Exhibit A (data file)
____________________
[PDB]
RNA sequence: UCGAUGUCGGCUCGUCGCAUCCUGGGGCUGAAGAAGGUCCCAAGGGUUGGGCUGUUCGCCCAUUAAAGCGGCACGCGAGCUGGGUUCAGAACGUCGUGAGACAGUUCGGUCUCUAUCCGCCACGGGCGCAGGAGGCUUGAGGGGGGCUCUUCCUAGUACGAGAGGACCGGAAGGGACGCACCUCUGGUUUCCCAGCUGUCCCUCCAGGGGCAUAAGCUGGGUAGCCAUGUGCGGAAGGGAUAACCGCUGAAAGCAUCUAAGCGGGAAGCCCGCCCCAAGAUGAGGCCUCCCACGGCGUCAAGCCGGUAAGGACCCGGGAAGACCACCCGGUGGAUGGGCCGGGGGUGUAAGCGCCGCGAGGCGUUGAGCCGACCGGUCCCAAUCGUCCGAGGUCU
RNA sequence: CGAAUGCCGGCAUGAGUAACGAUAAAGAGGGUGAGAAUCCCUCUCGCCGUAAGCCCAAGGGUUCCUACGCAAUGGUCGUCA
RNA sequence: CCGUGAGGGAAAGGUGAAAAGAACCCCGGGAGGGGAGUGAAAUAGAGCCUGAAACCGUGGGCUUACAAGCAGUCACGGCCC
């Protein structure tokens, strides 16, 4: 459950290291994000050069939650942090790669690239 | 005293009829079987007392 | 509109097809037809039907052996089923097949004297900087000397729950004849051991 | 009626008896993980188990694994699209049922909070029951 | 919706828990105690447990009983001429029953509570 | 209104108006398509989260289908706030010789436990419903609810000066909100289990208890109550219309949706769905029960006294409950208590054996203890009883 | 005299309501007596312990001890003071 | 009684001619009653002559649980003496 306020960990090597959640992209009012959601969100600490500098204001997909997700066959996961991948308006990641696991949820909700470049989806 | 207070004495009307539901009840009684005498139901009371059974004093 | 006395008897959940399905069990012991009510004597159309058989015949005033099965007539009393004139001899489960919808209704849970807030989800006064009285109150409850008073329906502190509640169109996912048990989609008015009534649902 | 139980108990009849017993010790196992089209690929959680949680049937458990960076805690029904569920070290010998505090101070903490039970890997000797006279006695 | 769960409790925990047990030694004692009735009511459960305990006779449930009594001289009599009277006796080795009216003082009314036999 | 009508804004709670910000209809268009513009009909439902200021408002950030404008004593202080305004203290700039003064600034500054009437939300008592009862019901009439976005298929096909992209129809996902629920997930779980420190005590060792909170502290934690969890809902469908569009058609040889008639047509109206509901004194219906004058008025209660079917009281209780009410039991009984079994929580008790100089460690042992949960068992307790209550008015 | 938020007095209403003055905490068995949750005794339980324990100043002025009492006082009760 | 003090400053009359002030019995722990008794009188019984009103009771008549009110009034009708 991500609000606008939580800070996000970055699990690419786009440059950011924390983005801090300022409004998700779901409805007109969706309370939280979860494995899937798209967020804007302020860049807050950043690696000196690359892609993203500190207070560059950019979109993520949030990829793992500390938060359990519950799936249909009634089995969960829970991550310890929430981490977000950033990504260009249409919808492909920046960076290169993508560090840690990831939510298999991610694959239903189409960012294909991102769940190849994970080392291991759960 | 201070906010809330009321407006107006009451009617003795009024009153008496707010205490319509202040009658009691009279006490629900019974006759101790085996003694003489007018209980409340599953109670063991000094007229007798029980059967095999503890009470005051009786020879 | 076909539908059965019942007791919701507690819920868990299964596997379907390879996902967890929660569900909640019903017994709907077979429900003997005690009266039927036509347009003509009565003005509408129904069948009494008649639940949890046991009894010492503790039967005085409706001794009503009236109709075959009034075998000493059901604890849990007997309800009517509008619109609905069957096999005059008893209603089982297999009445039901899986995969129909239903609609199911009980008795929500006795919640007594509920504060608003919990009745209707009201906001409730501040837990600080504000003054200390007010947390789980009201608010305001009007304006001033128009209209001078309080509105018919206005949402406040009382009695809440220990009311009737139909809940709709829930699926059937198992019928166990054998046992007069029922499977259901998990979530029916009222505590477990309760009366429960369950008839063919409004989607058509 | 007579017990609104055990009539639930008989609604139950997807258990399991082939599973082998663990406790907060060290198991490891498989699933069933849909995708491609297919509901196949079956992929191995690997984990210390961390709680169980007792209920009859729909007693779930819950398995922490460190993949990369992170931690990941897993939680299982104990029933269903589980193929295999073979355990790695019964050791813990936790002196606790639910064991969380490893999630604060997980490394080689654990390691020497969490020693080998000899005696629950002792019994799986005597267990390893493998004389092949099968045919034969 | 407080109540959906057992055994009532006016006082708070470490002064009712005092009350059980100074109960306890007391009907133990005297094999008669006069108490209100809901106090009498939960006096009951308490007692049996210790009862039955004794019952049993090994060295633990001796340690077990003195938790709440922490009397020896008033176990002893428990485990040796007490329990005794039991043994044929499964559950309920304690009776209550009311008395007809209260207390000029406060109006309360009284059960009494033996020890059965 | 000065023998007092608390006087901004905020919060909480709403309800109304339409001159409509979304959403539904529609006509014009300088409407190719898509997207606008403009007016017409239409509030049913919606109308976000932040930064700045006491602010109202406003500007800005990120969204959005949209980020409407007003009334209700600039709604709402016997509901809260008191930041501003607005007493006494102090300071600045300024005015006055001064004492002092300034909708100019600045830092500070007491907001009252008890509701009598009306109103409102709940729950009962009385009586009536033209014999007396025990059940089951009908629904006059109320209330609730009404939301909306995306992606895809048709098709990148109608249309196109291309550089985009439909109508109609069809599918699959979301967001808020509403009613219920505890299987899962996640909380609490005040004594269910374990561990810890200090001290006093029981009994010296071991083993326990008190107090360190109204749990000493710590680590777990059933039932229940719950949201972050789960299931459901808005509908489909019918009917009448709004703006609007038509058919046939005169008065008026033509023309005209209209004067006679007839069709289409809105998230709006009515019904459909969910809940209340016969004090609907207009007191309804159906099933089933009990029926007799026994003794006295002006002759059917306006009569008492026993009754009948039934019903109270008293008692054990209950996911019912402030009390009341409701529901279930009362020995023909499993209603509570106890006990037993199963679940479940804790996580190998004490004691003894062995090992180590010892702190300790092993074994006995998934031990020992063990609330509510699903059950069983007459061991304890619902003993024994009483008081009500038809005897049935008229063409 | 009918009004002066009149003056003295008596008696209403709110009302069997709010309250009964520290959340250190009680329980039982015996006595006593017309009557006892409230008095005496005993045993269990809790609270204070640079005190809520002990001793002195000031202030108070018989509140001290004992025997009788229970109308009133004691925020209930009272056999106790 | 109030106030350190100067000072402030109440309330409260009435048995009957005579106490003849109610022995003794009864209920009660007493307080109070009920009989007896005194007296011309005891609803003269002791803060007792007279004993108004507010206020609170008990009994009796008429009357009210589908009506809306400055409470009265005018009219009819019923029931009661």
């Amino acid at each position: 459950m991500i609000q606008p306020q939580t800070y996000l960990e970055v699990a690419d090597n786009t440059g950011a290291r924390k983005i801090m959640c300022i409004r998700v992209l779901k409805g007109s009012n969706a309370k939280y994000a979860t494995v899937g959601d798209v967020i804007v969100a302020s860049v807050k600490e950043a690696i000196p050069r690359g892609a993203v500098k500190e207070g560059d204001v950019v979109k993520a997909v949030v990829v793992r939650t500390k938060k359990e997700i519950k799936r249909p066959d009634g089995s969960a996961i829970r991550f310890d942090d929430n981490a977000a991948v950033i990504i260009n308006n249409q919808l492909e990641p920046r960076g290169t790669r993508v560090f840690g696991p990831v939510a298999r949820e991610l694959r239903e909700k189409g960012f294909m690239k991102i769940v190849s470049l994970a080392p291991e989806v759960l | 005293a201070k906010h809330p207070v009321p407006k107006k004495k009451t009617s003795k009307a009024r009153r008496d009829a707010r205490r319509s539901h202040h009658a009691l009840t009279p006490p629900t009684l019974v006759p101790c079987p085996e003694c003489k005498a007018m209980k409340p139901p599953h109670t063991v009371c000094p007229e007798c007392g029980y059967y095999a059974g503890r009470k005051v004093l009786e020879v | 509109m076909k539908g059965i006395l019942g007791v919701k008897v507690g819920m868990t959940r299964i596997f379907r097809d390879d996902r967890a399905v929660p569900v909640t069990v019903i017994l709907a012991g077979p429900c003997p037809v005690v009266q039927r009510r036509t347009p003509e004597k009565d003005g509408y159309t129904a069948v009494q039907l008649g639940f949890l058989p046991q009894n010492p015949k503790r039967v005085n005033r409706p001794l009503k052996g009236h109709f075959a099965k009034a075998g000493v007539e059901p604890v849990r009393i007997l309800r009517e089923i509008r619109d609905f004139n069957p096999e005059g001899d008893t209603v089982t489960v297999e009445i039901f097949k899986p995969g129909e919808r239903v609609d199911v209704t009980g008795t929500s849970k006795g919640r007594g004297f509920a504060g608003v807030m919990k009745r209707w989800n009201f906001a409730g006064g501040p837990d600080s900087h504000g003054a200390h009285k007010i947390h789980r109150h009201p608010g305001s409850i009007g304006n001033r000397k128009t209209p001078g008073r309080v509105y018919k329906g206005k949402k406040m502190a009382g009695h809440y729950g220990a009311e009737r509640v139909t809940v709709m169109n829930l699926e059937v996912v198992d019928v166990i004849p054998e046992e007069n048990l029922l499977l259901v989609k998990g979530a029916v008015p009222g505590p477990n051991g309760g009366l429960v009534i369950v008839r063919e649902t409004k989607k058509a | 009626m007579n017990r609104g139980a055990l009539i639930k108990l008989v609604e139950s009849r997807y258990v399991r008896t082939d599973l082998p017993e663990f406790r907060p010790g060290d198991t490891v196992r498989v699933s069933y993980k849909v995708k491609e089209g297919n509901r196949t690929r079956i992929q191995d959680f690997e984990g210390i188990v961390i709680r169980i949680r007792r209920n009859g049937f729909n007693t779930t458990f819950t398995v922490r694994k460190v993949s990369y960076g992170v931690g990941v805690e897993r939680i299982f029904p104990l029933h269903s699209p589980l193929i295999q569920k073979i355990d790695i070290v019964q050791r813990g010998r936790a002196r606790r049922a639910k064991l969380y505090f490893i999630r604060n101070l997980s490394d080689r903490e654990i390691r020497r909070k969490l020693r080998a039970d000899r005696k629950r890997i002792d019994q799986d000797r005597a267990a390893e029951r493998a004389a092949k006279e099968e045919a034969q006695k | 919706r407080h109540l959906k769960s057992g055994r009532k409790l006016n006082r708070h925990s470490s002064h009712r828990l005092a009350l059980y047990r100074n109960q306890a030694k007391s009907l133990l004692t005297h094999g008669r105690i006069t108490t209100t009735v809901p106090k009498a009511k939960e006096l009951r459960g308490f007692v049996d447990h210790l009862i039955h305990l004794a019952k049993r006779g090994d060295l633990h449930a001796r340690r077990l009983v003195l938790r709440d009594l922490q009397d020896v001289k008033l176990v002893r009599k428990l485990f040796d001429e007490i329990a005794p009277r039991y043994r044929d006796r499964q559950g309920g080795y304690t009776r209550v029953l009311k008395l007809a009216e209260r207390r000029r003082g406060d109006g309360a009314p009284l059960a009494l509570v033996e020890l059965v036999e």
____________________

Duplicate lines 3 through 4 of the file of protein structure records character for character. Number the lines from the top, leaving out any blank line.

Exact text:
RNA sequence: CGAAUGCCGGCAUGAGUAACGAUAAAGAGGGUGAGAAUCCCUCUCGCCGUAAGCCCAAGGGUUCCUACGCAAUGGUCGUCA
RNA sequence: CCGUGAGGGAAAGGUGAAAAGAACCCCGGGAGGGGAGUGAAAUAGAGCCUGAAACCGUGGGCUUACAAGCAGUCACGGCCC